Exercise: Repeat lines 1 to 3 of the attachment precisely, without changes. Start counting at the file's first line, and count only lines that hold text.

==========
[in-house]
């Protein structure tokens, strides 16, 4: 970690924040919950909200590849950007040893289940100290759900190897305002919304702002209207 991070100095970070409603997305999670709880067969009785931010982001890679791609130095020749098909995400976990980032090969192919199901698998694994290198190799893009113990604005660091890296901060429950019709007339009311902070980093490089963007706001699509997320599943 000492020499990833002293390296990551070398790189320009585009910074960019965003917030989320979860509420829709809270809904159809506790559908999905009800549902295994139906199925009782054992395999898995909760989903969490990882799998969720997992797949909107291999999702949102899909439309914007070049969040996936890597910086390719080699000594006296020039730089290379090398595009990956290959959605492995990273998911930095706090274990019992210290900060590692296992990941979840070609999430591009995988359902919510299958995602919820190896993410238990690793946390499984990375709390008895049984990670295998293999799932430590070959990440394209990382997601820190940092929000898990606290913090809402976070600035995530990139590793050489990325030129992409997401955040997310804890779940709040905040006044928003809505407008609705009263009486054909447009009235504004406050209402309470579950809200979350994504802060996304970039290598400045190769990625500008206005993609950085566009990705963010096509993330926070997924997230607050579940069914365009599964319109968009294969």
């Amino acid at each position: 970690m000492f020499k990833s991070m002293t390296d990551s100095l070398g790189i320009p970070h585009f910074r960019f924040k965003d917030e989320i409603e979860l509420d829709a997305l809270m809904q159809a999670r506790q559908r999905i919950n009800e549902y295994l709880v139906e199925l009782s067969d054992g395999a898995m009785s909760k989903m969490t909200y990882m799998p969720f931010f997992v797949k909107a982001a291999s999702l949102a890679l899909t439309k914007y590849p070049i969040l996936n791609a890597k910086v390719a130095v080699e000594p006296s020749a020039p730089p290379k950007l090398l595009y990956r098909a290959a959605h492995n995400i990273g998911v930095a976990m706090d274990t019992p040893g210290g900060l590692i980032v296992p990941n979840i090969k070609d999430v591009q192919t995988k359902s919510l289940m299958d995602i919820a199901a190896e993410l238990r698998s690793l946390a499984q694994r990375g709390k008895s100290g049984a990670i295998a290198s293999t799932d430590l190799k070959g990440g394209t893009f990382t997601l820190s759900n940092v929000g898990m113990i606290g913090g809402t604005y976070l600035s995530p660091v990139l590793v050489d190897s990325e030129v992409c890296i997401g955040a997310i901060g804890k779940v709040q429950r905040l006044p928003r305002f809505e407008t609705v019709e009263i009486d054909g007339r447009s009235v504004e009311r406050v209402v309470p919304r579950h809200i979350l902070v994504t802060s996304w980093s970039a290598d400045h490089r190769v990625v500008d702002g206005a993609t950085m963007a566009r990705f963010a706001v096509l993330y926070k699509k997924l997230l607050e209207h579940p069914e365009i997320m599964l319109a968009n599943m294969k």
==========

[in-house]
């Protein structure tokens, strides 16, 4: 970690924040919950909200590849950007040893289940100290759900190897305002919304702002209207 991070100095970070409603997305999670709880067969009785931010982001890679791609130095020749098909995400976990980032090969192919199901698998694994290198190799893009113990604005660091890296901060429950019709007339009311902070980093490089963007706001699509997320599943 000492020499990833002293390296990551070398790189320009585009910074960019965003917030989320979860509420829709809270809904159809506790559908999905009800549902295994139906199925009782054992395999898995909760989903969490990882799998969720997992797949909107291999999702949102899909439309914007070049969040996936890597910086390719080699000594006296020039730089290379090398595009990956290959959605492995990273998911930095706090274990019992210290900060590692296992990941979840070609999430591009995988359902919510299958995602919820190896993410238990690793946390499984990375709390008895049984990670295998293999799932430590070959990440394209990382997601820190940092929000898990606290913090809402976070600035995530990139590793050489990325030129992409997401955040997310804890779940709040905040006044928003809505407008609705009263009486054909447009009235504004406050209402309470579950809200979350994504802060996304970039290598400045190769990625500008206005993609950085566009990705963010096509993330926070997924997230607050579940069914365009599964319109968009294969």
């Amino acid at each position: 970690m000492f020499k990833s991070m002293t390296d990551s100095l070398g790189i320009p970070h585009f910074r960019f924040k965003d917030e989320i409603e979860l509420d829709a997305l809270m809904q159809a999670r506790q559908r999905i919950n009800e549902y295994l709880v139906e199925l009782s067969d054992g395999a898995m009785s909760k989903m969490t909200y990882m799998p969720f931010f997992v797949k909107a982001a291999s999702l949102a890679l899909t439309k914007y590849p070049i969040l996936n791609a890597k910086v390719a130095v080699e000594p006296s020749a020039p730089p290379k950007l090398l595009y990956r098909a290959a959605h492995n995400i990273g998911v930095a976990m706090d274990t019992p040893g210290g900060l590692i980032v296992p990941n979840i090969k070609d999430v591009q192919t995988k359902s919510l289940m299958d995602i919820a199901a190896e993410l238990r698998s690793l946390a499984q694994r990375g709390k008895s100290g049984a990670i295998a290198s293999t799932d430590l190799k070959g990440g394209t893009f990382t997601l820190s759900n940092v929000g898990m113990i606290g913090g809402t604005y976070l600035s995530p660091v990139l590793v050489d190897s990325e030129v992409c890296i997401g955040a997310i901060g804890k779940v709040q429950r905040l006044p928003r305002f809505e407008t609705v019709e009263i009486d054909g007339r447009s009235v504004e009311r406050v209402v309470p919304r579950h809200i979350l902070v994504t802060s996304w980093s970039a290598d400045h490089r190769v990625v500008d702002g206005a993609t950085m963007a566009r990705f963010a706001v096509l993330y926070k699509k997924l997230l607050e209207h579940p069914e365009i997320m599964l319109a968009n599943m294969k």